The Ten Best Vocal Performances from Freddie Mercury
TOMORROW would have marked the 70th birthday…
Picture (and photos underneath song titles, except Barcelona and Radio Ga Ga) taken from the book, FREDDIE MERCURY: The Great Pretender
of Queen legend Freddie Mercury. The Zanzibar-born, British-based titan of music died on 24th November 1991 from an AIDS-related death – and with it, one of music’s greatest ever vocalists left us. Say what you want about Queen – and most people do – but you cannot deny the peerless genius of Freddie Mercury. Whilst his band played on the camp side of music – the songs rarely defined by composure or subtlety – everything was made to sound essential and affirmative by Mercury’s wonderful, planet-destroying voice. Whether entranced by his once-in-a-lifetime perfomance at Live Aid in 1985; the lung-busting power of Somebody to Love or the heartbreaking curtain call, The Show Must Go On. In honour of the icon’s birthday: I have whittled down his ten finest vocal turns for your delectation…
Barcelona (ft. Montserrat Caballé) – Barcelona
Montserrat Caballé provided the beauty and grace whereas Mercury produced a performance of sublime power and absolute intensity. After Barcelona was selected to host the 1992 Summer Olympics: Mercury was approached to write a theme song. Caballé was a hero of Mercury and he leapt at the opportunity to sing with her – the two would go on to make an album (Barcelona) that was met with mixed reviews. The title track shows what Freddie Mercury is all about: theatre, grandeur, and above all, immense passion.
Under Pressure (ft. David Bowie) – Hot Space
Recorded for the 1982 album Hot Space and featuring the sadly-departed David Bowie: another incredible duet where Mercury, matched with an exceptional singer, steals the show. Hot Space possessed few standout tracks – a malady of Queen’s early-‘80s work – but this song has endured and continues to stun. If you isolate Mercury’s vocal you can see the detail, drama and technique involved. Seemingly effortless and another day at the studio: a sublime, unstoppable performance few of his peers could even conceptualise, let alone match.
Bohemian Rhapsody – A Night at the Opera
It is hard to mention one of the greatest songs ever (according to most critics) are ignore the voice that scores it – even though Mercury’s is not the only voice on the track. Aside from the multi-layered, technology-pushing ambition of the vocal tracks: it is Mercury’s singular performance that defines the track. Starting seductive and affected in the opening verses: it mutates into a hot-blooded belt before coming down to land in the final seconds. It is impossible to truly decompartmentalise and deconstruct the elements of that single vocal: such is its complexities, skill and nuanced. Another world class turn from a vocal giant.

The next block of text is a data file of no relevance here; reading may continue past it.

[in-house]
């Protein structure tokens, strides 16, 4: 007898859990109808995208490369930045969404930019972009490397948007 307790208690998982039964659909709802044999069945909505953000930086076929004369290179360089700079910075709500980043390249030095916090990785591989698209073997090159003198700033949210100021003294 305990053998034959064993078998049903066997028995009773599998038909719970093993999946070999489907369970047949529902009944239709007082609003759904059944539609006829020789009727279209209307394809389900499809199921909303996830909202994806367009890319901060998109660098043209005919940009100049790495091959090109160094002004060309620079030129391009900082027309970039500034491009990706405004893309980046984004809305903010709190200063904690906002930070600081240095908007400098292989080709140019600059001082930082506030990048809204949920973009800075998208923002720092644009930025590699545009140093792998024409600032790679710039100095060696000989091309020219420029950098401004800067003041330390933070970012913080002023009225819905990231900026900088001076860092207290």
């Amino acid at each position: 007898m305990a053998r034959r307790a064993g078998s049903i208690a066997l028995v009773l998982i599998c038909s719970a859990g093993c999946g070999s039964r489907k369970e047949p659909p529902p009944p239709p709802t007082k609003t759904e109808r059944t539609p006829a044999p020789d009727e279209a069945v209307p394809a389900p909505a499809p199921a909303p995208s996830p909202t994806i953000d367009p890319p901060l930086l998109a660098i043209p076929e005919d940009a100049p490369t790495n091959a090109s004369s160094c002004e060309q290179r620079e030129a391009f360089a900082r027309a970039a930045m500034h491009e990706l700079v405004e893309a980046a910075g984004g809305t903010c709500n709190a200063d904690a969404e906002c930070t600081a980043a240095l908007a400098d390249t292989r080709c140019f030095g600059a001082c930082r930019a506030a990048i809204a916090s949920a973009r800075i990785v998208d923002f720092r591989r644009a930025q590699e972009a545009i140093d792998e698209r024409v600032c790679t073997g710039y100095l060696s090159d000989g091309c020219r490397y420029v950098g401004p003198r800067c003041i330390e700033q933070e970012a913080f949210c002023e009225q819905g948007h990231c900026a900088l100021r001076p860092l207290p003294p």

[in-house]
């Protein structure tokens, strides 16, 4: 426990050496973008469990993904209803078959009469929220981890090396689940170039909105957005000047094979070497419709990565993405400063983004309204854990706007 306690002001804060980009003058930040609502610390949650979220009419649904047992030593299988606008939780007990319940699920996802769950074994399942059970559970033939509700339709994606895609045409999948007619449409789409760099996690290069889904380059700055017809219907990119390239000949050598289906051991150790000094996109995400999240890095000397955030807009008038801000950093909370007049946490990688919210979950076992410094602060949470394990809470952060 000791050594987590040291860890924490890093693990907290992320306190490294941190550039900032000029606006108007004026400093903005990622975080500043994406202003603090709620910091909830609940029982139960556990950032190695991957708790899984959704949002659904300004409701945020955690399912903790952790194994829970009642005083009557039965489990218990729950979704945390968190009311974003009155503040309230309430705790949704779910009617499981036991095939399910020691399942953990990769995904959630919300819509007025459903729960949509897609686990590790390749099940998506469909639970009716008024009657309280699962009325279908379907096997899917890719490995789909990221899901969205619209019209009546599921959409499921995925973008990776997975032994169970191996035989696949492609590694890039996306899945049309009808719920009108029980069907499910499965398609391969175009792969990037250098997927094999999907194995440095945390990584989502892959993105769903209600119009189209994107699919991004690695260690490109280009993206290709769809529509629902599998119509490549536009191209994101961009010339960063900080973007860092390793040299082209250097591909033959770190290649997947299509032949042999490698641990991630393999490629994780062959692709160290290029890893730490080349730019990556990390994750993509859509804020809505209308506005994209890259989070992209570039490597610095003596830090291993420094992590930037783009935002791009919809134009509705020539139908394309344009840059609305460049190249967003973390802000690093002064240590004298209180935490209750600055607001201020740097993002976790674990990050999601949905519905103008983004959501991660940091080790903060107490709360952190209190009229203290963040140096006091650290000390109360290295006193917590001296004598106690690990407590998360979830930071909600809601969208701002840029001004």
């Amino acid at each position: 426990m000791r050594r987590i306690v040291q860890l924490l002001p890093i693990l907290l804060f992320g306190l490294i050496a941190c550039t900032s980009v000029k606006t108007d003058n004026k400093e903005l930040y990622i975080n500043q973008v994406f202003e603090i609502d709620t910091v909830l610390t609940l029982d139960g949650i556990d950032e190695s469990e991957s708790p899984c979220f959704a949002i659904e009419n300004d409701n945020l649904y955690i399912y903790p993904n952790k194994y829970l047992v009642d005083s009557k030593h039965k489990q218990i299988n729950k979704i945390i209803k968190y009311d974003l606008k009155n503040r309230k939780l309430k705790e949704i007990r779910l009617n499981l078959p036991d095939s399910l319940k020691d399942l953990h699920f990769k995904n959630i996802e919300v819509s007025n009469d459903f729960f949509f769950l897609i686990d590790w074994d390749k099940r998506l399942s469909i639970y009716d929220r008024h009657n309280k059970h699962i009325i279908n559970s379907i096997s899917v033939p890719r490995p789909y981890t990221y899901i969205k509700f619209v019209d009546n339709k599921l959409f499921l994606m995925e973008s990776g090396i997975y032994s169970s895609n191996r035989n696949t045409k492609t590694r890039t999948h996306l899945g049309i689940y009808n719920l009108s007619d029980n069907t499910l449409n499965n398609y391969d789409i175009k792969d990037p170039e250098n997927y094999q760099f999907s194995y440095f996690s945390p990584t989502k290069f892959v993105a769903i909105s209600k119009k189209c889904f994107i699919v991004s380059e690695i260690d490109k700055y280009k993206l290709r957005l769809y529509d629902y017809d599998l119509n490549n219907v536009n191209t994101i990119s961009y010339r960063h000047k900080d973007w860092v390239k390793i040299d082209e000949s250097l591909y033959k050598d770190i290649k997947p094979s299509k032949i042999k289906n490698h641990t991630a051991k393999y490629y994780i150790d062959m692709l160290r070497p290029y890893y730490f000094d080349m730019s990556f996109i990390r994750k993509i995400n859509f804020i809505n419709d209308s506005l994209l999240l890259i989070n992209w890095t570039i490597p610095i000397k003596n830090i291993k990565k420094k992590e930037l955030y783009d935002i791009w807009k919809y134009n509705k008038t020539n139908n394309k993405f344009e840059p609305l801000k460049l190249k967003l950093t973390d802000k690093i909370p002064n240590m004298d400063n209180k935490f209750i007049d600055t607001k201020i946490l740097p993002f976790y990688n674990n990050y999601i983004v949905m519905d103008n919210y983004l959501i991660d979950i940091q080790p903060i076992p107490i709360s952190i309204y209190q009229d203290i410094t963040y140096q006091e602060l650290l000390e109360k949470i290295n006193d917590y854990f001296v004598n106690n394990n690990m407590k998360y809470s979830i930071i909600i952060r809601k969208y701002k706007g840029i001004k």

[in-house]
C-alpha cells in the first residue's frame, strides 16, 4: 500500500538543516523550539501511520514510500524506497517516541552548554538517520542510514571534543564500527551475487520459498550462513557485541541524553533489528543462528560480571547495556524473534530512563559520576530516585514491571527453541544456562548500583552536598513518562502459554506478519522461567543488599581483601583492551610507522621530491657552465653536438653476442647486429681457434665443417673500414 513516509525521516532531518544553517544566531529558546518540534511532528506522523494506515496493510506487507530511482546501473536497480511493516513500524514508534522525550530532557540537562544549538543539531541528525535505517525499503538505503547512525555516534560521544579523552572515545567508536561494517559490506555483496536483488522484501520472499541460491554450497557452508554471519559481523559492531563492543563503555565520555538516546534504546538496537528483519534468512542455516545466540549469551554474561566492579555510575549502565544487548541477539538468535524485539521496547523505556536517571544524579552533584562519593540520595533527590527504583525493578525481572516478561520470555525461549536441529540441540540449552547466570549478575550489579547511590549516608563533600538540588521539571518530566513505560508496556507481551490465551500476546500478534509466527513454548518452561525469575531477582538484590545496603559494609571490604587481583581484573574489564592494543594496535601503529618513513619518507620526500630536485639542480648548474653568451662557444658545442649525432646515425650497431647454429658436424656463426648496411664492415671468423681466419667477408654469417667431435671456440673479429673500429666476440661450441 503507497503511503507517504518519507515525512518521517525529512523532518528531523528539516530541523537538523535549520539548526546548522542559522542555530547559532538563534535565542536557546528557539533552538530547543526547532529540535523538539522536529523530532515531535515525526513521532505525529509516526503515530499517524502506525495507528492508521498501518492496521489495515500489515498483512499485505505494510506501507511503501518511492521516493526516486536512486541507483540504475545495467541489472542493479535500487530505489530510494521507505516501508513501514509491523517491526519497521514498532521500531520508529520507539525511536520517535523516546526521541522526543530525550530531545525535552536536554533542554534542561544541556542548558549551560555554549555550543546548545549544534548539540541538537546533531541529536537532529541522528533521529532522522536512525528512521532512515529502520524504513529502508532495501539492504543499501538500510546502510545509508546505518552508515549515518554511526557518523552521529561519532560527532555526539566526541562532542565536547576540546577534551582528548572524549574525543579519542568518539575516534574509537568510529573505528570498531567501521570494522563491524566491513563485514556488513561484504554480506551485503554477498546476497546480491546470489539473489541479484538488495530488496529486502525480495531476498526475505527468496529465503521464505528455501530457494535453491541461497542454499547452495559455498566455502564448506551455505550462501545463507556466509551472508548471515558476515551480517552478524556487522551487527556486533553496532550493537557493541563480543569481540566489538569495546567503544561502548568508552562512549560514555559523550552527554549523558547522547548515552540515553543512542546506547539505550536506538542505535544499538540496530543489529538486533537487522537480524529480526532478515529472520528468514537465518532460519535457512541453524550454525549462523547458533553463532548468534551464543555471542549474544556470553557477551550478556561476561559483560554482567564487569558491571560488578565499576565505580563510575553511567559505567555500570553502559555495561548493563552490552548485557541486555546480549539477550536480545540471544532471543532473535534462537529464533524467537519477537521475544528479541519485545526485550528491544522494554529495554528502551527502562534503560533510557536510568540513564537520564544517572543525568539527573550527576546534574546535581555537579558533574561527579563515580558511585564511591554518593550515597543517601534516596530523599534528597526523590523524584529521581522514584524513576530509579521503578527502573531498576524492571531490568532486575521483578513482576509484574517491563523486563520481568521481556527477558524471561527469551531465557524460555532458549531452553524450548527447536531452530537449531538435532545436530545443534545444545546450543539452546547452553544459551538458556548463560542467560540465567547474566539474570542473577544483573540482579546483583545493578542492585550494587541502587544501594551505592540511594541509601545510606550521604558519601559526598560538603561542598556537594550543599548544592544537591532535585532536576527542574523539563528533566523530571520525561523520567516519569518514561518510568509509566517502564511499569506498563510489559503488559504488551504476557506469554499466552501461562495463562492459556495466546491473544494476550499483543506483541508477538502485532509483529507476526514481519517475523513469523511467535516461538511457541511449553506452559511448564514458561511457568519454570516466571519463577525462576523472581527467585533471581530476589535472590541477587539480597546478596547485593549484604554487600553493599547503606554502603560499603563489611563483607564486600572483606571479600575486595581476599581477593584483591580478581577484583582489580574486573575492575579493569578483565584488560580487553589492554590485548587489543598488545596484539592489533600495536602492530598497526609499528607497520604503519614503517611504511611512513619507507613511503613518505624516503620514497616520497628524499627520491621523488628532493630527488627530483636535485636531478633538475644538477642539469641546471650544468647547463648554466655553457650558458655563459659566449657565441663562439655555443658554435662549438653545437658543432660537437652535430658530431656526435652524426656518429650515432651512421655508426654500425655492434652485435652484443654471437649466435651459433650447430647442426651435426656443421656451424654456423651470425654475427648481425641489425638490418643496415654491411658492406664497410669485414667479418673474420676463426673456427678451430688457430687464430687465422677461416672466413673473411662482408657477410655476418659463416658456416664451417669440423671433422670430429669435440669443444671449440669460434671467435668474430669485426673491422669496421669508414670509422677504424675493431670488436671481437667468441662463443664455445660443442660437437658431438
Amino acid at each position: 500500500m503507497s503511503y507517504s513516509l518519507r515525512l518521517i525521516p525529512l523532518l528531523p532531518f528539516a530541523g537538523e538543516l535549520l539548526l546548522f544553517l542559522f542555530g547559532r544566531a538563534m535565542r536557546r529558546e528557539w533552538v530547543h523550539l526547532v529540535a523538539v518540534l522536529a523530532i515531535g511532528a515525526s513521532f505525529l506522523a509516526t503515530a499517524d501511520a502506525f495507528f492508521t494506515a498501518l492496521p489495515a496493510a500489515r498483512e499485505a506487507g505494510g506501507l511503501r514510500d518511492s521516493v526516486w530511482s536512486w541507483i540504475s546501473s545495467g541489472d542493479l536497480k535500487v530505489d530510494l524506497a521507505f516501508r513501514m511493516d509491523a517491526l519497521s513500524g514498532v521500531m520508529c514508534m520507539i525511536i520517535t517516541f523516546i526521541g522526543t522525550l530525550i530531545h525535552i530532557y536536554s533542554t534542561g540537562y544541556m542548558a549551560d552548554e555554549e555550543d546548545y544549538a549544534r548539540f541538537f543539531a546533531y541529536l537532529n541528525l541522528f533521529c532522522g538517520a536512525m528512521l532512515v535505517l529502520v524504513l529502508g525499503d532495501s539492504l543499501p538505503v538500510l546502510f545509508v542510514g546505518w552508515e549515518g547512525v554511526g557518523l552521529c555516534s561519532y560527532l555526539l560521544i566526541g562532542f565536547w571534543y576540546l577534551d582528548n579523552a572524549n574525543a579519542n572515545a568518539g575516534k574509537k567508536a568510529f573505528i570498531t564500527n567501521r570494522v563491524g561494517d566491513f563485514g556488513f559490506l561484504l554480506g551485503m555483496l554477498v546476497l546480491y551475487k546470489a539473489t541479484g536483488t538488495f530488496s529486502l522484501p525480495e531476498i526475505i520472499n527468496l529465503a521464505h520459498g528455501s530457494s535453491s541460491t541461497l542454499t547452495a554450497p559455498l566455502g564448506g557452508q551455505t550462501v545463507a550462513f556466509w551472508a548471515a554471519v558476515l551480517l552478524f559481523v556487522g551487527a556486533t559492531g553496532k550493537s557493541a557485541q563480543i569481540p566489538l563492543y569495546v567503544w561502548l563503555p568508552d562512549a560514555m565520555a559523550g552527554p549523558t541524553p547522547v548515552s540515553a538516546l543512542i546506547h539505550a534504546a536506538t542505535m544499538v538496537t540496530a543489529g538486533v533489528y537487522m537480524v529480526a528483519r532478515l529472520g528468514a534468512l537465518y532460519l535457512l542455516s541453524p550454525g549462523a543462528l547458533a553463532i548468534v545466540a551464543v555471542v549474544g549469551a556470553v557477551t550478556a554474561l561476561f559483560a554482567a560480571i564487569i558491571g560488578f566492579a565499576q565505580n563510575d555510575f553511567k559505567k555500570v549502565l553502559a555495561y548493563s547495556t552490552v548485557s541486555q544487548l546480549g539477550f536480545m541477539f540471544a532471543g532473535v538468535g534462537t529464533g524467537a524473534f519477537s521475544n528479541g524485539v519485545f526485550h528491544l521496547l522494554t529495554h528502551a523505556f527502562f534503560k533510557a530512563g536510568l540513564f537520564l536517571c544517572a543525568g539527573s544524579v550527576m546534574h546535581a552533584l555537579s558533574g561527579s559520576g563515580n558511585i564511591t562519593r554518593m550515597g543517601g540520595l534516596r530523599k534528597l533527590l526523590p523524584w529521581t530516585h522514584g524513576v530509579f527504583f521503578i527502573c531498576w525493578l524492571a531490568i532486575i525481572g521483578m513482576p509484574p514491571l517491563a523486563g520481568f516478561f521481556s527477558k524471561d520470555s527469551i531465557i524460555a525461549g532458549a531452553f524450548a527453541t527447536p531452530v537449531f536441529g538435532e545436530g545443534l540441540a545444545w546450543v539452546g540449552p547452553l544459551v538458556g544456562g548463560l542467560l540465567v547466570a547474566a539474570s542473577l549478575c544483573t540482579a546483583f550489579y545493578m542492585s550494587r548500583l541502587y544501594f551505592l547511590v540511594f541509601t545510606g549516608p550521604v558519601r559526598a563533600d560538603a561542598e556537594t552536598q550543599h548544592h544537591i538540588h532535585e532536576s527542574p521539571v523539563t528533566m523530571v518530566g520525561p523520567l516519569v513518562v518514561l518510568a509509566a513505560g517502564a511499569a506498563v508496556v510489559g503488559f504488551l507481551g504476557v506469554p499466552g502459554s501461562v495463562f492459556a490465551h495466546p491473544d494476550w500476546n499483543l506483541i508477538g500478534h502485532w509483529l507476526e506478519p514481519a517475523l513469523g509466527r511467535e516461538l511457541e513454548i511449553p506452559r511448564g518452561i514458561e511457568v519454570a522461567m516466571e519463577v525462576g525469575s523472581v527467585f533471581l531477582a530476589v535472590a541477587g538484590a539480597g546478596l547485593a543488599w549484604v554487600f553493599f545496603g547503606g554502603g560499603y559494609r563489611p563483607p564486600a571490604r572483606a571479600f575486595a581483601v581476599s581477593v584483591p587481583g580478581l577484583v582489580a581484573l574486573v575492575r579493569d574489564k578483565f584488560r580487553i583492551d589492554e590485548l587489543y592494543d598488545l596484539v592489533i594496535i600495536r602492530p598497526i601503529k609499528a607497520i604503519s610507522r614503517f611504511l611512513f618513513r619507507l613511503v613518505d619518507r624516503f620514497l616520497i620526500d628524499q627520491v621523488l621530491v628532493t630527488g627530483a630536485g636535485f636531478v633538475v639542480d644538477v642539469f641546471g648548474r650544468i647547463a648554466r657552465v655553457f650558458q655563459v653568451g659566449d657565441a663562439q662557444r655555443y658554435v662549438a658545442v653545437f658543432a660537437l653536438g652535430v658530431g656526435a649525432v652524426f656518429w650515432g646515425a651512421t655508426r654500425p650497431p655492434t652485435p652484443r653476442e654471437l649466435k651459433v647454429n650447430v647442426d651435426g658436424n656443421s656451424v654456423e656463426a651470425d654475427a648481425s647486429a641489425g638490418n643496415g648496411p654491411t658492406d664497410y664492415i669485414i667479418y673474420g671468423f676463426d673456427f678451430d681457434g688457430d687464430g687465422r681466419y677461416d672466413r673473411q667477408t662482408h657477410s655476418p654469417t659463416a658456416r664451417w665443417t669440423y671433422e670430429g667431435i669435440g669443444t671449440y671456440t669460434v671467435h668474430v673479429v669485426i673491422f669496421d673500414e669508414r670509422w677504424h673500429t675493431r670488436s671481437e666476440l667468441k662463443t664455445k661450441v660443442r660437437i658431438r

Crazy Little Thing Called Love – The Game
Reportedly written in the bath by Mercury (you can picture the scene!) it is one of the most surprising and un-Queen songs in their cannon. Mixing ‘50s Rockabilly with Doo-Wop: it is infectious, finger-snapping joy one cannot help sing along to. Given its insatiable cool and tease is Mercury, who proves he is just as mesmeric and sensational when taking the power levels down – one of the most focused and natural performances from his career. Not all Queen songs compel you to come back time and again and just lay back: Crazy Little Thing Called Love is an infectious and head-spinning joy because of Mercury’s suaveness and ice-cold authority.
Somebody to Love – A Day at the Races
This is when Mercury searched his soul and regretted his lack of love life and romance. What followed was a look inside his psyche and a transcendent revelation: Somebody to Love is a stunning investigation of faith, passion and fulfilment – Mercury’s voice interweaved into a Gospel tapestry that has been ranked among the greatest vocal performances of all time. Not only one of Queen’s most famous and celebrated songs: its vocal must surely be considered one of Mercury’s most impressive and wide-ranging. Sing along at your peril: there are few singers that have the lung capacity and range to pull it off!